The Power of Words

Updated: Jan 31

Featured on the Hong Kong Economic Journal (January 26, 2013)


‘Useless. Passive. Slow.’ These were the words that were used to describe me by my First Grade teacher. You can imagine how crushed my mum was and how hopeless I felt.


When I was in First Grade, I had a teacher who really celebrated children who were outspoken, aggressive and quick with their words and actions. At that age, I was none of those things. I was the quiet, shy girl who would only speak when asked to (which wasn’t a bad thing according to Chinese culture) and was more of a deep thinker, rather than a quick thinker (I would ask mum about the complexities of relationships and marriage at age 4, rather than be the first to answer a question in class). Unfortunately, my First Grade teacher wasn’t able to see how I was different and had possible strengths.


One time after I fell down in PE class, I asked to sit out to rest. Apparently that made me useless. During class reading time, I didn’t put up my hand to answer questions. Apparently that made me passive. During Math classes, I would take a longer time than others to complete arithmetic questions. Apparently that made me slow. When my mum went to meet this teacher, she used those 3 words to describe me. My mother was obviously devastated and asked what she could to do help me.


“Nothing. It’s hopeless” was the response she got. So at aged 6, I was under the impression that those 3 negative words described me. Being a first-time parent, my mum didn’t quite know how to help me but tried her best in encouraging me and helping me in the subjects that I was weak at.


Fast-forward 2 years later, my dad got a job transfer and our whole family moved to London. My mother had spent time and effort in finding the best school she could for me. She wanted to find a school that could nurture and develop me to be the best I could be.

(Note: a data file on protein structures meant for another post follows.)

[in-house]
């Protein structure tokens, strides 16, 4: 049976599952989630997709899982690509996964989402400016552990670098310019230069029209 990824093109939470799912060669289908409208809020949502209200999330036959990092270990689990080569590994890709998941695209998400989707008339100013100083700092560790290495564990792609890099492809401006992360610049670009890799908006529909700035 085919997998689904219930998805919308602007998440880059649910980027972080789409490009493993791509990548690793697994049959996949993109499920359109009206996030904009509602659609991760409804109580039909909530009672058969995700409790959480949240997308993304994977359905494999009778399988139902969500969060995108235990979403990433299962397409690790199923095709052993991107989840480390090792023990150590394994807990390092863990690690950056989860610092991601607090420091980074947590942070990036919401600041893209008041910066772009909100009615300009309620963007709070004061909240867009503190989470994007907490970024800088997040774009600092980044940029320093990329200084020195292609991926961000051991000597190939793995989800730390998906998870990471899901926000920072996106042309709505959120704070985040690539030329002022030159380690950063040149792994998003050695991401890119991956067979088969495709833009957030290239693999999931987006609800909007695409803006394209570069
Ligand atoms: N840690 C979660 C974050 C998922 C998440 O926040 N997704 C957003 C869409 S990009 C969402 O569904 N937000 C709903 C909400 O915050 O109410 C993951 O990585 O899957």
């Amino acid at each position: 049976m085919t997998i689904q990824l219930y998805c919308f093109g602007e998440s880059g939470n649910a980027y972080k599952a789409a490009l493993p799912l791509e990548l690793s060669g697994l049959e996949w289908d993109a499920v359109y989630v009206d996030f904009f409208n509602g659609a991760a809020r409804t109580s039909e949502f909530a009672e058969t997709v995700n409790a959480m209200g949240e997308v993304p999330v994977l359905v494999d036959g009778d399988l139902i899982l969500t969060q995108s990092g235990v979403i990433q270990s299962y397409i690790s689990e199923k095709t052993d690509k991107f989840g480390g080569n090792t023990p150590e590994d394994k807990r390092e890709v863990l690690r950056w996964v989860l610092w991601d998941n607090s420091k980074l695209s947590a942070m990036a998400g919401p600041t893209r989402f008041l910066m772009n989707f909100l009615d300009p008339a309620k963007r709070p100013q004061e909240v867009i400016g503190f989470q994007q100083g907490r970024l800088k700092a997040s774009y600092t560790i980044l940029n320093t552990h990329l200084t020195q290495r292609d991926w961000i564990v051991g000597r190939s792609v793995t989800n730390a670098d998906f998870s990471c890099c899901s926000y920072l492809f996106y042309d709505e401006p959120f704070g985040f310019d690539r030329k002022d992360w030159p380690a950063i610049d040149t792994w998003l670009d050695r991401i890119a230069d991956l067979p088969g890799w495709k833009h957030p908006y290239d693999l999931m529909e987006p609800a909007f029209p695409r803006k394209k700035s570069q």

At 8 years old, I started at my new school in London. It was a small girls day school in London and it was so different from what I had been used to. I was the only Chinese girl in the whole school, the classes were extremely small and our school was in what seemed like an old mansion. Going into this new environment was slightly nerve-wracking for me but I also anticipated the change of environment.


I remember one of my first lessons so vividly, like it just happened yesterday. I was in my music class and the teacher for that class was called Mr. Sanderson. The music room was in the attic of the building and so it felt very cozy and warm as the ceilings were slanted low and the room was smaller than other classrooms. In one corner of the room was a black baby grand piano and along the walls were cabinets full of music books and percussion instruments. Instead of learning music straight away, Mr. Sanderson passed out a worksheet to each of us. It was a worksheet that we were to fill in and it was all about us. It asked about our name, hobbies, strengths, weaknesses, dreams and so on. Everyone took their worksheet and spread out across the room with their pencils in hand, ready to scribble away. I chose a spot near the window and started filling the worksheet in.


Name: Christine Ma; Age: 8, Hobbies: Ballet and Chinese dance, Weaknesses: Math, Sport; Strengths: (blank)


I didn’t know what to write for my strengths! According to my First Grade teacher who had such a lasting impression on me, I didn’t have any strengths. I remember nervously walking up to Mr. Sanderson who was sitting by the piano, with my pencil and worksheet in hand. I said “Mr. Sanderson, I’m so sorry but I can’t finish this worksheet. I don’t know what my strengths are”.


To be honest, I can’t remember the 3 positive words he used to describe me with. I think I was in a state of shock that a teacher thought of me as being anything other than ‘useless, passive and slow’. But he told me that even though he hadn’t known me for a long time, he thought I had some wonderful strengths.


His words changed my life.